At-Home Glaucoma Treatments
There are plenty of things you can do at home to help address your glaucoma. You can use your eye drops, for example, and you can contact your doctor with questions. Unfortunately, there are no DIY treatments that can cure the disorder.
Experts say a diet filled with fruits and vegetables is good for overall health, regardless of a glaucoma diagnosis. But there is no specific diet to follow to keep your condition under control.
Loading up your plate with colorful plants is always a good idea, and it's encouraged by most doctors. But beware of people touting a specific "glaucoma cure" with food. That doesn't exist.
Exercise could be helpful as you work on your glaucoma. The Glaucoma Research Foundation says, for example, that people walking briskly four times per week for 40 minutes per session reduced eye pressure enough to eliminate the need for one type of medication.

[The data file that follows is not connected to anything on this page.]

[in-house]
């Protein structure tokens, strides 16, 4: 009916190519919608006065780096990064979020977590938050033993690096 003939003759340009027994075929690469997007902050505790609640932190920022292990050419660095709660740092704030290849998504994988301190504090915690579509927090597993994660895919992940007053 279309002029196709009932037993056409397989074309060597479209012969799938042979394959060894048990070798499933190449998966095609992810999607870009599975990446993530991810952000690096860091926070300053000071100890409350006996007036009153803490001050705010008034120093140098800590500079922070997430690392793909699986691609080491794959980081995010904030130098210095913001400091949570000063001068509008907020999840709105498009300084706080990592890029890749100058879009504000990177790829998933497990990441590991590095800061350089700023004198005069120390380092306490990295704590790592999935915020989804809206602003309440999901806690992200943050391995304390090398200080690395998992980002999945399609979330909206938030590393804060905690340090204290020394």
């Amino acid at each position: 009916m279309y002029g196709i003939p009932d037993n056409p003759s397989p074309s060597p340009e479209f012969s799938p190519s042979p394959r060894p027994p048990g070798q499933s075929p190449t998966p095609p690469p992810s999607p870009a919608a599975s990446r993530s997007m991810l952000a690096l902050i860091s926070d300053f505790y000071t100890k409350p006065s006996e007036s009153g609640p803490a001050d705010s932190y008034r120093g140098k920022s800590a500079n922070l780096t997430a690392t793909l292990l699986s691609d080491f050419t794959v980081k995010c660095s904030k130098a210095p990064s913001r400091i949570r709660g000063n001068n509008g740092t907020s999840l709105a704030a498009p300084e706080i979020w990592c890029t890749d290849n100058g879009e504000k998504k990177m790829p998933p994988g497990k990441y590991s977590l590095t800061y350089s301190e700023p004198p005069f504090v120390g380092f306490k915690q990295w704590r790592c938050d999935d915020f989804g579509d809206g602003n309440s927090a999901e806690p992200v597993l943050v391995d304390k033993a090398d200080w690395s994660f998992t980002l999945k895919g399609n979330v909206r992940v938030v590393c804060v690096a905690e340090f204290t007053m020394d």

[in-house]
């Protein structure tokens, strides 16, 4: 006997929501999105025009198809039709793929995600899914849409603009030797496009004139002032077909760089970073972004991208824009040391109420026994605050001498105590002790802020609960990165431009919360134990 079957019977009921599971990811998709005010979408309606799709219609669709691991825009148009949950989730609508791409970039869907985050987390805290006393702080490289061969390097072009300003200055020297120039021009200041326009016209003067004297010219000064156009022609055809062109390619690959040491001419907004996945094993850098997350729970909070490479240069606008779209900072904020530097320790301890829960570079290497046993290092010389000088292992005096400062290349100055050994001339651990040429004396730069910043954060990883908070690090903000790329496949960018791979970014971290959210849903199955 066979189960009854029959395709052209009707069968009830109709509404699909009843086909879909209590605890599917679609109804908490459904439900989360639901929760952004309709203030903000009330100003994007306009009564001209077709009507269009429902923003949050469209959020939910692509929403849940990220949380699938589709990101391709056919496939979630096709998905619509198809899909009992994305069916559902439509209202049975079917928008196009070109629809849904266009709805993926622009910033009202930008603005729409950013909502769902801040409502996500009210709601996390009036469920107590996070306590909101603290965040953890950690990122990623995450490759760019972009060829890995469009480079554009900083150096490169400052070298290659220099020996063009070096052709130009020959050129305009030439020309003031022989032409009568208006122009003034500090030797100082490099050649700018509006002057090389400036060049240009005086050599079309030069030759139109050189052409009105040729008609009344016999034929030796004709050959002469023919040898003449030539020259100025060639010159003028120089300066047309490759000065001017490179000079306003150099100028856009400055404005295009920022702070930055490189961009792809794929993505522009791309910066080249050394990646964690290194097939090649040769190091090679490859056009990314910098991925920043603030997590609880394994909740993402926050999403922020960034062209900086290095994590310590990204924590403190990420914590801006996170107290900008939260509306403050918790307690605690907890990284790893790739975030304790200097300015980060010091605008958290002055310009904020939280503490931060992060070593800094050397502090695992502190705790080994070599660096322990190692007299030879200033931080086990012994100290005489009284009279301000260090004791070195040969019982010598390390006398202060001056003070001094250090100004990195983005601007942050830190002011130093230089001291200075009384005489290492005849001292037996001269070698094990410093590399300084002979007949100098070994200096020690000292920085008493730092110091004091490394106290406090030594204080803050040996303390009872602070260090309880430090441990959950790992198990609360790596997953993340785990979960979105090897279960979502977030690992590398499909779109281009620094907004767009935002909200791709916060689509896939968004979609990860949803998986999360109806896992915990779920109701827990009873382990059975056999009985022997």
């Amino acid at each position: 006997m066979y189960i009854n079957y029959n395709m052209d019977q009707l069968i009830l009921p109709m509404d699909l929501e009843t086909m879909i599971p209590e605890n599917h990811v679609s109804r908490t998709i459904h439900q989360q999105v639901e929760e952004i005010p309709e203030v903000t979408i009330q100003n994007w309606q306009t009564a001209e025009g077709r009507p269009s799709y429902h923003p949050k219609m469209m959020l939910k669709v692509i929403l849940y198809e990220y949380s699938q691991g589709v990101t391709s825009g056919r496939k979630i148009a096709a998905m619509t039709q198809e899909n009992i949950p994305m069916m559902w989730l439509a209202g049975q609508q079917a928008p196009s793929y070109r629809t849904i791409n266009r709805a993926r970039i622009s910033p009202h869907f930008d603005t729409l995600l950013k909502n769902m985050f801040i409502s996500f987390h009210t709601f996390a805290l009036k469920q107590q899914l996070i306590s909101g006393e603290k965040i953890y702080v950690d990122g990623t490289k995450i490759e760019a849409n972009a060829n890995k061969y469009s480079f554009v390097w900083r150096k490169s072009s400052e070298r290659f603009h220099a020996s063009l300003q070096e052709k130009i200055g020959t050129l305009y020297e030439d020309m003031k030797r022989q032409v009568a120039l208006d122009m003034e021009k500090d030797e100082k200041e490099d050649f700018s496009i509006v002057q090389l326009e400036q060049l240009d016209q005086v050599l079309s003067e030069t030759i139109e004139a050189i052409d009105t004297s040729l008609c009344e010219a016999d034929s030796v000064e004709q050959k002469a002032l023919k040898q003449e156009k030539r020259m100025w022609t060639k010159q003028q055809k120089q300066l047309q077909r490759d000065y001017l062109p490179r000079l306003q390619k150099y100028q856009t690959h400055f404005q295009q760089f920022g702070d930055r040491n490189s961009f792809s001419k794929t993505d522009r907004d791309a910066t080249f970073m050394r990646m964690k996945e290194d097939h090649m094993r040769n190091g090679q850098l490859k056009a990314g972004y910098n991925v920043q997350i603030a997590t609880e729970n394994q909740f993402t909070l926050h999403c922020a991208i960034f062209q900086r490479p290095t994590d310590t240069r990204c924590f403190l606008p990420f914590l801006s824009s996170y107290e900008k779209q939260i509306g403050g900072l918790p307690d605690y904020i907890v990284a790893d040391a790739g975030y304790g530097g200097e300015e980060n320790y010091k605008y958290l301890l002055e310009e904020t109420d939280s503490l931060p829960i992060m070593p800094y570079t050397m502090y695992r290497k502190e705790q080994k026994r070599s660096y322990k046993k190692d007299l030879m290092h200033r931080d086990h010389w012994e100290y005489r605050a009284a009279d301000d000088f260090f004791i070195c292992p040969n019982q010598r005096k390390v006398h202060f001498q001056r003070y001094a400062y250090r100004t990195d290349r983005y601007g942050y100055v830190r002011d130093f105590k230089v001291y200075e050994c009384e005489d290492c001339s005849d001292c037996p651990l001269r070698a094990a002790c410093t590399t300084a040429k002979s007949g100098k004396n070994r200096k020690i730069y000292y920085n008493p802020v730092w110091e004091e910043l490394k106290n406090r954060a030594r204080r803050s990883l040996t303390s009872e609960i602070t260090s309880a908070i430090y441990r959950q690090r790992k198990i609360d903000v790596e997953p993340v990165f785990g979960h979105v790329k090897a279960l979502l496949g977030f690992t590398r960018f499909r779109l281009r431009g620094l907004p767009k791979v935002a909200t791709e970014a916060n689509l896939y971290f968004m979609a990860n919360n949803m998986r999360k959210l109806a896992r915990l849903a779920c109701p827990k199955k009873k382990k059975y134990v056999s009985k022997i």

But some types of exercise, including some yoga poses, could be dangerous for people with glaucoma. Make sure you are breathing evenly and deeply while you exercise, as holding your breath puts pressure on your eyes.
It's smart to talk with your doctor about your exercise plans before you begin a new regime.
Is a Cure Possible?
While there is no current cure for glaucoma, research continues. You have good reason to be hopeful.
The National Glaucoma Foundation says advanced research that could result in therapies that restore vision could take years to complete. The work is hard, and it's time-consuming. But experts are trying.
In the interim, it's wise to stay in close contact with your doctor about your glaucoma. Use the therapies suggested, and talk with your doctor if something about the plan is no longer working for you.
While there is no cure for glaucoma, we’ve come a long way in how we manage the disease. Early diagnosis and prompt treatment can greatly slow its progression and lessen the chances of severe vision loss. Regular eye exams are key to ensuring the best long-term prognosis.